Environmental Influence of Gas Flaring: Perspective from the Niger Delta Region of Nigeria

Kingsley Eghonghon Ukhurebor, Uyiosa Osagie Aigbe, Robert Birundu Onyancha*, Hussain Athar, Benedict Okundaye, Paul Atagamen Aidonojie, Benita Ebindu Siloko, Ismail Hossain, Heri Septya Kusuma, Handoko Darmokoesoemo

*Corresponding author for this work

Research output: Contribution to journalReview articlepeer-review

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Gas flaring (GasF) is an important aspect of the combustion mechanisms in the burning of related, undesirable, or surplus fluids (gases in particular) that are released during the ordinary or unexpected overpressuring process in several industrial activities, specifically in the petroleum resource (PTR) industries. It is also one of the major sources of greenhouse gas emissions which cause climate change (CMC). In addition to the generation of noise and heat, it makes substantial adjacent areas uninhabitable and, hence, causes detrimental consequences to the entire ecosystem as well as waste energy and results in economic losses. Reducing GasF is a critical issue due to its ensuing complications; consequently, there is a tenacious need to measure GasF via the study of its composition, distribution, and capacity, as well as the utilization of appropriate GasF recovery/removal procedures. The present review study will, thus, attempt to assess the impacts of GasF on the environment vis-à-vis the possible nexus between GasF/CMC using the perspective of the Niger Delta region of Nigeria which is rich in PTR, with relevant information drawn from existing publications. The roles of government, policymakers, and relevant stakeholders as well as suggestions and recommendations that will assist in the extenuation approaches and technologies of the influence of GasF on the environment are also discussed.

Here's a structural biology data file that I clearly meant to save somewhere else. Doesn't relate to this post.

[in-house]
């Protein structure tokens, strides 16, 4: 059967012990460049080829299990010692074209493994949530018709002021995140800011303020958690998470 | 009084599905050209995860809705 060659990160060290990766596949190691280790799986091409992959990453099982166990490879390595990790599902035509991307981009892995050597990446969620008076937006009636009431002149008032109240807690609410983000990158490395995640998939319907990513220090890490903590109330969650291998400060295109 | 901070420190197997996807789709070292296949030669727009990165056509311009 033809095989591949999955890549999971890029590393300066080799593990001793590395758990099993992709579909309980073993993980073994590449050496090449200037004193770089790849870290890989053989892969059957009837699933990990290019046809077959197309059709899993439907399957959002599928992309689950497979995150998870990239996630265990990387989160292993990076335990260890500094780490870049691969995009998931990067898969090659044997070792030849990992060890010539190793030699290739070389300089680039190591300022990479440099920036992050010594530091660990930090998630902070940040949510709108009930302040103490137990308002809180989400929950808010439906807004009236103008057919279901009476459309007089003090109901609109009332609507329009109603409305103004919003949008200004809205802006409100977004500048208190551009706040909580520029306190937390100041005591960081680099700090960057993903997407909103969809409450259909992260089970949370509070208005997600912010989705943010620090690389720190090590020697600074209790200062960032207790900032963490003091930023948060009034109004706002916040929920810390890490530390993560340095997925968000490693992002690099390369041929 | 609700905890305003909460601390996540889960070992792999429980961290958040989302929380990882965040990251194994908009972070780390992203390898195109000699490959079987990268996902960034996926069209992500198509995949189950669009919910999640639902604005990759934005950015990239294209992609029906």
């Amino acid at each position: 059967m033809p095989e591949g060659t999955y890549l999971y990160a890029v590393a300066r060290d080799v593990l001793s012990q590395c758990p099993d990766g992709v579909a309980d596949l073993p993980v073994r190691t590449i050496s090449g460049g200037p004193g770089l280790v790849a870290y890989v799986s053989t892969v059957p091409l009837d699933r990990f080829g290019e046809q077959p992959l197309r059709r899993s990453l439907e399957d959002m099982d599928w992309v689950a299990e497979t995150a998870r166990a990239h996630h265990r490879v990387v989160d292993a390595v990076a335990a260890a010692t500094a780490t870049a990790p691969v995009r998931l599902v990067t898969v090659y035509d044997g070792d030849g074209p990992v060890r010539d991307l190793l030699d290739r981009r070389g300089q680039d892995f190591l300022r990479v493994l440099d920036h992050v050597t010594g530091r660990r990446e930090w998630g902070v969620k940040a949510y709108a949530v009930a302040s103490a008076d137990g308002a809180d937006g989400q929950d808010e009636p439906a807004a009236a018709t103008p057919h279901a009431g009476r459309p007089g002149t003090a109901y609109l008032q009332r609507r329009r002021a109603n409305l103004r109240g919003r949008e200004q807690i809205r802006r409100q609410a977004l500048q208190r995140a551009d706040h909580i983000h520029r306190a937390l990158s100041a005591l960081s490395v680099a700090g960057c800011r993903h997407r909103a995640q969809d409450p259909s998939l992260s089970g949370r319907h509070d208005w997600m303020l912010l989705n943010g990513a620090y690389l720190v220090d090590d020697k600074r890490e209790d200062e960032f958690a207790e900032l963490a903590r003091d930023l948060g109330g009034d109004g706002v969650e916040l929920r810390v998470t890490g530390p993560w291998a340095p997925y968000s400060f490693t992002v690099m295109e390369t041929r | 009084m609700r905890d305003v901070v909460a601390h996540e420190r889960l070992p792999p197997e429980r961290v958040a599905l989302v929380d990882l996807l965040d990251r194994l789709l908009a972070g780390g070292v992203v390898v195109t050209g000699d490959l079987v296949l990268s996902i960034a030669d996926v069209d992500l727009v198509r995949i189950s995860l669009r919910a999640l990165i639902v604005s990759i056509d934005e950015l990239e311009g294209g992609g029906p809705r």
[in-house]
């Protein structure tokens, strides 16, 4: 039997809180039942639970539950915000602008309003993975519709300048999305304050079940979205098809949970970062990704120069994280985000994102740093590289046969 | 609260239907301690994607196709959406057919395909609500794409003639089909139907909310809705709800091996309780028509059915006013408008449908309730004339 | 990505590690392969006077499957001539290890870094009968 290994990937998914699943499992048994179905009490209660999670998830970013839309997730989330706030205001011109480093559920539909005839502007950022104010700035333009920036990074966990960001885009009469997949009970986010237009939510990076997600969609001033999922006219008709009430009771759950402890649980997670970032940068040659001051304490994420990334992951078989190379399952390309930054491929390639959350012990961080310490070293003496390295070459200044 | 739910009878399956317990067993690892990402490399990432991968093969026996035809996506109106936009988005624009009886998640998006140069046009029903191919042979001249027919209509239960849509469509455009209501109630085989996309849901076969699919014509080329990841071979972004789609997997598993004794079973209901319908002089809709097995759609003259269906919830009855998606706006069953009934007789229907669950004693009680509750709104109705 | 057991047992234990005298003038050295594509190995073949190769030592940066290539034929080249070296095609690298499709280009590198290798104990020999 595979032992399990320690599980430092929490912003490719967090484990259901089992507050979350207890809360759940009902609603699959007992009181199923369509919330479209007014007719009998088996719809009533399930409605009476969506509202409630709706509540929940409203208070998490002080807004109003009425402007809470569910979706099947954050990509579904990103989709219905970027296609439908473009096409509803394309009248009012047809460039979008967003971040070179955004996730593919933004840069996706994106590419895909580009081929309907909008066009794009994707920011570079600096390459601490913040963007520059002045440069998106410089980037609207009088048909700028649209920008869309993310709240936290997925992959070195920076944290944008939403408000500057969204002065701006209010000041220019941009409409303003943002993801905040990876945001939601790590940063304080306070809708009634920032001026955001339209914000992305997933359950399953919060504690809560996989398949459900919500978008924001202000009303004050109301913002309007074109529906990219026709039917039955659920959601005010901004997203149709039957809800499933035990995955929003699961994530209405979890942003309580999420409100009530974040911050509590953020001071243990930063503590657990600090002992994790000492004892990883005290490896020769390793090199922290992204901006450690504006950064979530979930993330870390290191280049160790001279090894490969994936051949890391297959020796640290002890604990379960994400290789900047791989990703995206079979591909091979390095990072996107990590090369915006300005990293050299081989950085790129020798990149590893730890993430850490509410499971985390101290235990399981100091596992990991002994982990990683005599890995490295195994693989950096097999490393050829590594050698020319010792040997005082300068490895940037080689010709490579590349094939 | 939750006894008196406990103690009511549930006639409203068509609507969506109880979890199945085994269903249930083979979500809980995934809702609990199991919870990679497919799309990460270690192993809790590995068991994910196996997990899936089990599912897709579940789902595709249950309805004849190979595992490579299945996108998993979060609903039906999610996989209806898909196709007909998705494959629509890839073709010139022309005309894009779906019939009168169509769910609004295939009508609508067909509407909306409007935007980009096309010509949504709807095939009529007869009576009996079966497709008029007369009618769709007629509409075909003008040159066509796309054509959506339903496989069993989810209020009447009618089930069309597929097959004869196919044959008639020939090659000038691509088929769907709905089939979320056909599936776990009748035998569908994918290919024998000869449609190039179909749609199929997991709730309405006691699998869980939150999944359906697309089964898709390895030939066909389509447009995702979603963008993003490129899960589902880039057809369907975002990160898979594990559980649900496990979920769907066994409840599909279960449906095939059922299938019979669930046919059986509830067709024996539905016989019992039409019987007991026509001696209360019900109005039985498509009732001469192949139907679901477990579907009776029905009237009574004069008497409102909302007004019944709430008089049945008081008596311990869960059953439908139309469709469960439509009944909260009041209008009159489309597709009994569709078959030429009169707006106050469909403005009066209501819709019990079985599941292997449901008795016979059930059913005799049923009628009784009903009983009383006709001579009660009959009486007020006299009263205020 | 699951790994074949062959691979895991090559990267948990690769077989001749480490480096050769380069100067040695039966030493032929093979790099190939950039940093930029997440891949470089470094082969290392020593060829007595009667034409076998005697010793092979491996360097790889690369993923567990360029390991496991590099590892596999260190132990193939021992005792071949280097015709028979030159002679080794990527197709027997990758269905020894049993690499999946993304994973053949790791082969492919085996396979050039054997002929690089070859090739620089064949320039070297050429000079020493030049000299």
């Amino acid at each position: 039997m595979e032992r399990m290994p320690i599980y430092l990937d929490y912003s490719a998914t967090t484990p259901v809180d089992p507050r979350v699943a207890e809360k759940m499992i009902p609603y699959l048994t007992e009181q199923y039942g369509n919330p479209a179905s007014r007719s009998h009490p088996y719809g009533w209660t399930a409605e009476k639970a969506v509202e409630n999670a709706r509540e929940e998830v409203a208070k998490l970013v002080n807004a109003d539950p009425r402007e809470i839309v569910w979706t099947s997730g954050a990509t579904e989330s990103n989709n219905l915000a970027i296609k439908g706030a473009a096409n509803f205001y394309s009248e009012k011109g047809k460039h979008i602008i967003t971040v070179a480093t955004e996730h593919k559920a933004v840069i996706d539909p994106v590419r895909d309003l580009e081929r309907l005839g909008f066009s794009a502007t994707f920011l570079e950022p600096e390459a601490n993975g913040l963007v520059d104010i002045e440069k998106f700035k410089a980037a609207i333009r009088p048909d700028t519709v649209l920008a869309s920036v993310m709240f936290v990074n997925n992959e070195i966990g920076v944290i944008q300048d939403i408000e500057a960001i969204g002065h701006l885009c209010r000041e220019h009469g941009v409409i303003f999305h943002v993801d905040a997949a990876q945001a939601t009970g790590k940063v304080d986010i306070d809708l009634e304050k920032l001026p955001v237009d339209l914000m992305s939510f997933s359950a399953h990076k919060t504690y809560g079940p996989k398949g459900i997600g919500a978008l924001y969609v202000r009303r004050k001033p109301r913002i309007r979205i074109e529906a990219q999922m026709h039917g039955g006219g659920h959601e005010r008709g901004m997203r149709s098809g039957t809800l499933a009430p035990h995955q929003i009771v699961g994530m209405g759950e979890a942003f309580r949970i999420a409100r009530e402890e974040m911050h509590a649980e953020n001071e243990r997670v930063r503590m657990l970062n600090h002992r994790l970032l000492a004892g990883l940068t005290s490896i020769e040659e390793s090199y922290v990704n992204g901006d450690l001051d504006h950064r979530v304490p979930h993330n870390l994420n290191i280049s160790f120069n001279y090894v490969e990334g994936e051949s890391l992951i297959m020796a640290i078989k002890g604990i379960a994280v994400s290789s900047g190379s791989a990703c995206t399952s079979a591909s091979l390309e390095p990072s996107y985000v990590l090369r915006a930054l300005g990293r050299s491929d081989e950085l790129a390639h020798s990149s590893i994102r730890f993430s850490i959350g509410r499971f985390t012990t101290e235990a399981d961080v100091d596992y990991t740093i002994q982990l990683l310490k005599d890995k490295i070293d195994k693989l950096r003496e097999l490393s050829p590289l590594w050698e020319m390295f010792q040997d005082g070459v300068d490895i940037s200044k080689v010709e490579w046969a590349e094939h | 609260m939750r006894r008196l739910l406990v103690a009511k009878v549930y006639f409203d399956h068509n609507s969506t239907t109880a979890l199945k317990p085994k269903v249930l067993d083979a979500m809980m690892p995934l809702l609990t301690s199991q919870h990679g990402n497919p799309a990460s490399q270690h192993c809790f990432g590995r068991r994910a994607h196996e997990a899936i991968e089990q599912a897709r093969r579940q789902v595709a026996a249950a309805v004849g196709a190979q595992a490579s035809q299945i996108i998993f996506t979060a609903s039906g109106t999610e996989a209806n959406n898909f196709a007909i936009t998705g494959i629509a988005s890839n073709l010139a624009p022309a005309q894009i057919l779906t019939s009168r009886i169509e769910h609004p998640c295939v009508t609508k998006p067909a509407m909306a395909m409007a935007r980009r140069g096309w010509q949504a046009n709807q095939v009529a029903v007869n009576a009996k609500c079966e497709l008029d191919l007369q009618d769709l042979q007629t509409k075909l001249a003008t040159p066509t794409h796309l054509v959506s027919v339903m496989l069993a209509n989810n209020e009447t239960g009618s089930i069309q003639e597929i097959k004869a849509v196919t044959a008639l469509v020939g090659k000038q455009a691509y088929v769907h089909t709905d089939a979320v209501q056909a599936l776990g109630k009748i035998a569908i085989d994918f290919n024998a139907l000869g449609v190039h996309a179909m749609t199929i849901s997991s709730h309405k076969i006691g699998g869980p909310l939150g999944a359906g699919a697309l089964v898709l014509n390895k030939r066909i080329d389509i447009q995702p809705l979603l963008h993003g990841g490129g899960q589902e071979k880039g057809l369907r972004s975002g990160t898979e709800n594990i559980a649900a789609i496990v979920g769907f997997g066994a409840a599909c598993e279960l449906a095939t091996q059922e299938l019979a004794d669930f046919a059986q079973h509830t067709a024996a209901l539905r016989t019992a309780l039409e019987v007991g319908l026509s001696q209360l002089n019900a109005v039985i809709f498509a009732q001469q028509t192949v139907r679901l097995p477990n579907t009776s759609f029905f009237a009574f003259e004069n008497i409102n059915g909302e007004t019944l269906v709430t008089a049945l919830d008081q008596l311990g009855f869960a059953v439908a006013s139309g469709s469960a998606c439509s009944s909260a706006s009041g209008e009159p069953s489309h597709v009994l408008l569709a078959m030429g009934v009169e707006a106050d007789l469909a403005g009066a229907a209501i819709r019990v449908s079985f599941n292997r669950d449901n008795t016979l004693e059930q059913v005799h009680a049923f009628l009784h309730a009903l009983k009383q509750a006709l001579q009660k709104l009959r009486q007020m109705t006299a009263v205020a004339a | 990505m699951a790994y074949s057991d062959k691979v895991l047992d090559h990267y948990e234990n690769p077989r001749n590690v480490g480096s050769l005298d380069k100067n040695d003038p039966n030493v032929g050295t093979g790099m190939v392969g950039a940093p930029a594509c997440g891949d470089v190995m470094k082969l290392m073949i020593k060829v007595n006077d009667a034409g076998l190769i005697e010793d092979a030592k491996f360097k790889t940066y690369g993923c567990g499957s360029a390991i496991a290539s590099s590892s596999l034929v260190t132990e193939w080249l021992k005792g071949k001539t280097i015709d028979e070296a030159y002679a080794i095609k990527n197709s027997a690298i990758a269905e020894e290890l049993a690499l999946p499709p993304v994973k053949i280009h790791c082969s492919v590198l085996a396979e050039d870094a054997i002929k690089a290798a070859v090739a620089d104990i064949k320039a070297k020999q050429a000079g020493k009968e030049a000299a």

Original languageEnglish
Article number1321022
Number of pages17
Publication statusPublished - 17 May 2024

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